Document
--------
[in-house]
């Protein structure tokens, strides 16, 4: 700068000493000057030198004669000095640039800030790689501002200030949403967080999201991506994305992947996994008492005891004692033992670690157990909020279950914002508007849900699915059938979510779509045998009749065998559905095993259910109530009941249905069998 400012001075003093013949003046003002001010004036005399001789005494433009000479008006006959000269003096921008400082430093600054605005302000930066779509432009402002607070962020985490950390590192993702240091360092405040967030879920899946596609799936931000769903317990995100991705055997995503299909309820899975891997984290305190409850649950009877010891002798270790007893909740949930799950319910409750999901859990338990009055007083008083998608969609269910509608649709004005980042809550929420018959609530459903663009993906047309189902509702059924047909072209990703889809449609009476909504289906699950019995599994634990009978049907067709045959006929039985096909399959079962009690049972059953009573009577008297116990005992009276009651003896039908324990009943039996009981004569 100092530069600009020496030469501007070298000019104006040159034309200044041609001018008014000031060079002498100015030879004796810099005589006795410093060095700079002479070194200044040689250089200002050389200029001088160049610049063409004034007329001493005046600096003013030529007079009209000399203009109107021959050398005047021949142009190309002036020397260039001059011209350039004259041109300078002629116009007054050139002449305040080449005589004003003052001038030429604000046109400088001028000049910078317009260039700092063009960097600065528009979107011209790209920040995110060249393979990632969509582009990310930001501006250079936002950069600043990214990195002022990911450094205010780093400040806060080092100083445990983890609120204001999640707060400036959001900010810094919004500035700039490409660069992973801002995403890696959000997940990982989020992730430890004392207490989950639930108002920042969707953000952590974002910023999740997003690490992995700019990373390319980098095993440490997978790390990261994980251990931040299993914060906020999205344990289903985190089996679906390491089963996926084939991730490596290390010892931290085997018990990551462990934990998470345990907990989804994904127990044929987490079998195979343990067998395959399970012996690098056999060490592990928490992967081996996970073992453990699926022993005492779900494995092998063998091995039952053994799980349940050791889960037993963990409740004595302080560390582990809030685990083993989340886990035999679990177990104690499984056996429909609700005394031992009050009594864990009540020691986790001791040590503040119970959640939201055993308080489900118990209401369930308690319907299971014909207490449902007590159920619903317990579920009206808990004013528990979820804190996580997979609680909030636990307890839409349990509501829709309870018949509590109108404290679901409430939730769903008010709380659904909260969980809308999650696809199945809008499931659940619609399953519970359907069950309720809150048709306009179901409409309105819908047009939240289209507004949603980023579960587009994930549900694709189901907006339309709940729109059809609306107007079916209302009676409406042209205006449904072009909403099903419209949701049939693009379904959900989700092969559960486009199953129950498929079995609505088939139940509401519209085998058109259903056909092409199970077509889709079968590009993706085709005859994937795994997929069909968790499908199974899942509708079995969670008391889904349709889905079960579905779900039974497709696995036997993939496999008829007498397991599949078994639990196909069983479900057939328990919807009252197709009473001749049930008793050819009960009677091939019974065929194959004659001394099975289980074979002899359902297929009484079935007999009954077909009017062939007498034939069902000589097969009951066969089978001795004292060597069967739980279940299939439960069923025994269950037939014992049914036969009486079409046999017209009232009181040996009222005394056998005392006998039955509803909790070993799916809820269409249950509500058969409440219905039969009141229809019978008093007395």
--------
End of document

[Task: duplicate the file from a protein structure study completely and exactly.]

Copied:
[in-house]
């Protein structure tokens, strides 16, 4: 700068000493000057030198004669000095640039800030790689501002200030949403967080999201991506994305992947996994008492005891004692033992670690157990909020279950914002508007849900699915059938979510779509045998009749065998559905095993259910109530009941249905069998 400012001075003093013949003046003002001010004036005399001789005494433009000479008006006959000269003096921008400082430093600054605005302000930066779509432009402002607070962020985490950390590192993702240091360092405040967030879920899946596609799936931000769903317990995100991705055997995503299909309820899975891997984290305190409850649950009877010891002798270790007893909740949930799950319910409750999901859990338990009055007083008083998608969609269910509608649709004005980042809550929420018959609530459903663009993906047309189902509702059924047909072209990703889809449609009476909504289906699950019995599994634990009978049907067709045959006929039985096909399959079962009690049972059953009573009577008297116990005992009276009651003896039908324990009943039996009981004569 100092530069600009020496030469501007070298000019104006040159034309200044041609001018008014000031060079002498100015030879004796810099005589006795410093060095700079002479070194200044040689250089200002050389200029001088160049610049063409004034007329001493005046600096003013030529007079009209000399203009109107021959050398005047021949142009190309002036020397260039001059011209350039004259041109300078002629116009007054050139002449305040080449005589004003003052001038030429604000046109400088001028000049910078317009260039700092063009960097600065528009979107011209790209920040995110060249393979990632969509582009990310930001501006250079936002950069600043990214990195002022990911450094205010780093400040806060080092100083445990983890609120204001999640707060400036959001900010810094919004500035700039490409660069992973801002995403890696959000997940990982989020992730430890004392207490989950639930108002920042969707953000952590974002910023999740997003690490992995700019990373390319980098095993440490997978790390990261994980251990931040299993914060906020999205344990289903985190089996679906390491089963996926084939991730490596290390010892931290085997018990990551462990934990998470345990907990989804994904127990044929987490079998195979343990067998395959399970012996690098056999060490592990928490992967081996996970073992453990699926022993005492779900494995092998063998091995039952053994799980349940050791889960037993963990409740004595302080560390582990809030685990083993989340886990035999679990177990104690499984056996429909609700005394031992009050009594864990009540020691986790001791040590503040119970959640939201055993308080489900118990209401369930308690319907299971014909207490449902007590159920619903317990579920009206808990004013528990979820804190996580997979609680909030636990307890839409349990509501829709309870018949509590109108404290679901409430939730769903008010709380659904909260969980809308999650696809199945809008499931659940619609399953519970359907069950309720809150048709306009179901409409309105819908047009939240289209507004949603980023579960587009994930549900694709189901907006339309709940729109059809609306107007079916209302009676409406042209205006449904072009909403099903419209949701049939693009379904959900989700092969559960486009199953129950498929079995609505088939139940509401519209085998058109259903056909092409199970077509889709079968590009993706085709005859994937795994997929069909968790499908199974899942509708079995969670008391889904349709889905079960579905779900039974497709696995036997993939496999008829007498397991599949078994639990196909069983479900057939328990919807009252197709009473001749049930008793050819009960009677091939019974065929194959004659001394099975289980074979002899359902297929009484079935007999009954077909009017062939007498034939069902000589097969009951066969089978001795004292060597069967739980279940299939439960069923025994269950037939014992049914036969009486079409046999017209009232009181040996009222005394056998005392006998039955509803909790070993799916809820269409249950509500058969409440219905039969009141229809019978008093007395």